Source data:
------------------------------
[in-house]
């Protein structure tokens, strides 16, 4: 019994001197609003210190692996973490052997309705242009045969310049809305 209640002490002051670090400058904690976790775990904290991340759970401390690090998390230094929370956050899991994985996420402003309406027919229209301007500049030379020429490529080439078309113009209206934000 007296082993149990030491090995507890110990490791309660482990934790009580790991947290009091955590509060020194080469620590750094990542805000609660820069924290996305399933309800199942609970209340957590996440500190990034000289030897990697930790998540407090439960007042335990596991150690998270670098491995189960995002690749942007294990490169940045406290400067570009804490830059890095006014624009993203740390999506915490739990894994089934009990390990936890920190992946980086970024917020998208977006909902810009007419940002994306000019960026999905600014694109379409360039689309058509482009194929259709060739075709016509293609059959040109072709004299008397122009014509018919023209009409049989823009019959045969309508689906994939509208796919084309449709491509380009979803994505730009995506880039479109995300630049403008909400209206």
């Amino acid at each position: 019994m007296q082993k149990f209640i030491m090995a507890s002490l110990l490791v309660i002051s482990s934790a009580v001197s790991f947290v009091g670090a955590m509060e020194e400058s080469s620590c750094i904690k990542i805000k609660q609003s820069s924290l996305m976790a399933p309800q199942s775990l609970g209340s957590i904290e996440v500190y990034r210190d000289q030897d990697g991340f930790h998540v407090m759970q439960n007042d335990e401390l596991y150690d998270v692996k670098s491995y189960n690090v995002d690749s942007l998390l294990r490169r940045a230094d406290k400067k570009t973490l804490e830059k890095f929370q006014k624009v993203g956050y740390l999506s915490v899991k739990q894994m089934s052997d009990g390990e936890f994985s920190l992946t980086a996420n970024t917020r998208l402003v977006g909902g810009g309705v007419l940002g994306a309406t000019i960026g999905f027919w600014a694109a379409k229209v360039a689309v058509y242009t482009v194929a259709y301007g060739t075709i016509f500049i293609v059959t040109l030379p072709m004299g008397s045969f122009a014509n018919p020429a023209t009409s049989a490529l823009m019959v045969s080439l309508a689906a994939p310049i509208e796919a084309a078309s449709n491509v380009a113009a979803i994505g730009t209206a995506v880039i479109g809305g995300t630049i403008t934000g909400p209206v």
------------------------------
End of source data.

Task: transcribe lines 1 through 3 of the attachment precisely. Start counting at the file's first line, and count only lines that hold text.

[in-house]
């Protein structure tokens, strides 16, 4: 019994001197609003210190692996973490052997309705242009045969310049809305 209640002490002051670090400058904690976790775990904290991340759970401390690090998390230094929370956050899991994985996420402003309406027919229209301007500049030379020429490529080439078309113009209206934000 007296082993149990030491090995507890110990490791309660482990934790009580790991947290009091955590509060020194080469620590750094990542805000609660820069924290996305399933309800199942609970209340957590996440500190990034000289030897990697930790998540407090439960007042335990596991150690998270670098491995189960995002690749942007294990490169940045406290400067570009804490830059890095006014624009993203740390999506915490739990894994089934009990390990936890920190992946980086970024917020998208977006909902810009007419940002994306000019960026999905600014694109379409360039689309058509482009194929259709060739075709016509293609059959040109072709004299008397122009014509018919023209009409049989823009019959045969309508689906994939509208796919084309449709491509380009979803994505730009995506880039479109995300630049403008909400209206």
């Amino acid at each position: 019994m007296q082993k149990f209640i030491m090995a507890s002490l110990l490791v309660i002051s482990s934790a009580v001197s790991f947290v009091g670090a955590m509060e020194e400058s080469s620590c750094i904690k990542i805000k609660q609003s820069s924290l996305m976790a399933p309800q199942s775990l609970g209340s957590i904290e996440v500190y990034r210190d000289q030897d990697g991340f930790h998540v407090m759970q439960n007042d335990e401390l596991y150690d998270v692996k670098s491995y189960n690090v995002d690749s942007l998390l294990r490169r940045a230094d406290k400067k570009t973490l804490e830059k890095f929370q006014k624009v993203g956050y740390l999506s915490v899991k739990q894994m089934s052997d009990g390990e936890f994985s920190l992946t980086a996420n970024t917020r998208l402003v977006g909902g810009g309705v007419l940002g994306a309406t000019i960026g999905f027919w600014a694109a379409k229209v360039a689309v058509y242009t482009v194929a259709y301007g060739t075709i016509f500049i293609v059959t040109l030379p072709m004299g008397s045969f122009a014509n018919p020429a023209t009409s049989a490529l823009m019959v045969s080439l309508a689906a994939p310049i509208e796919a084309a078309s449709n491509v380009a113009a979803i994505g730009t209206a995506v880039i479109g809305g995300t630049i403008t934000g909400p209206v």